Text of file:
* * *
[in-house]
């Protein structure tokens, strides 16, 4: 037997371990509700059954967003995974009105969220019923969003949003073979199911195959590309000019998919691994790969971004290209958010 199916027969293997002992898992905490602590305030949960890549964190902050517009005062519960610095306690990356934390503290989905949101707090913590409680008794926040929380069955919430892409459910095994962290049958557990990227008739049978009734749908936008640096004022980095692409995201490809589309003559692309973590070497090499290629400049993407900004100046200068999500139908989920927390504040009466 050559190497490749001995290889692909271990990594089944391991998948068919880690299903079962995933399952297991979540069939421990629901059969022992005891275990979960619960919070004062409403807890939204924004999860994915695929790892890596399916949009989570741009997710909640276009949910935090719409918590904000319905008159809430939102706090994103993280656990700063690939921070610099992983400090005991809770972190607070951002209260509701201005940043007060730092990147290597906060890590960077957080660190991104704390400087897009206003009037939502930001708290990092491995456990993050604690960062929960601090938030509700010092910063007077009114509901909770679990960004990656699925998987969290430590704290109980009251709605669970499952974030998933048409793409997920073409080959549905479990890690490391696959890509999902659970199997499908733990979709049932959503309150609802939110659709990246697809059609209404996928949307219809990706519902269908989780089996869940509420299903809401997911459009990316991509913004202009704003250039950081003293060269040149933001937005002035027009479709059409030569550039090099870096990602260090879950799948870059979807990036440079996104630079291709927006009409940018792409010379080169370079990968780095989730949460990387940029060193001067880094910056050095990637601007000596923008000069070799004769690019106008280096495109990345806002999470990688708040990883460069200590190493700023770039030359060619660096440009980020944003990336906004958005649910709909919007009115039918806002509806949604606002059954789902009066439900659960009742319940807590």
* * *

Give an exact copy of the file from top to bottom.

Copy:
[in-house]
């Protein structure tokens, strides 16, 4: 037997371990509700059954967003995974009105969220019923969003949003073979199911195959590309000019998919691994790969971004290209958010 199916027969293997002992898992905490602590305030949960890549964190902050517009005062519960610095306690990356934390503290989905949101707090913590409680008794926040929380069955919430892409459910095994962290049958557990990227008739049978009734749908936008640096004022980095692409995201490809589309003559692309973590070497090499290629400049993407900004100046200068999500139908989920927390504040009466 050559190497490749001995290889692909271990990594089944391991998948068919880690299903079962995933399952297991979540069939421990629901059969022992005891275990979960619960919070004062409403807890939204924004999860994915695929790892890596399916949009989570741009997710909640276009949910935090719409918590904000319905008159809430939102706090994103993280656990700063690939921070610099992983400090005991809770972190607070951002209260509701201005940043007060730092990147290597906060890590960077957080660190991104704390400087897009206003009037939502930001708290990092491995456990993050604690960062929960601090938030509700010092910063007077009114509901909770679990960004990656699925998987969290430590704290109980009251709605669970499952974030998933048409793409997920073409080959549905479990890690490391696959890509999902659970199997499908733990979709049932959503309150609802939110659709990246697809059609209404996928949307219809990706519902269908989780089996869940509420299903809401997911459009990316991509913004202009704003250039950081003293060269040149933001937005002035027009479709059409030569550039090099870096990602260090879950799948870059979807990036440079996104630079291709927006009409940018792409010379080169370079990968780095989730949460990387940029060193001067880094910056050095990637601007000596923008000069070799004769690019106008280096495109990345806002999470990688708040990883460069200590190493700023770039030359060619660096440009980020944003990336906004958005649910709909919007009115039918806002509806949604606002059954789902009066439900659960009742319940807590």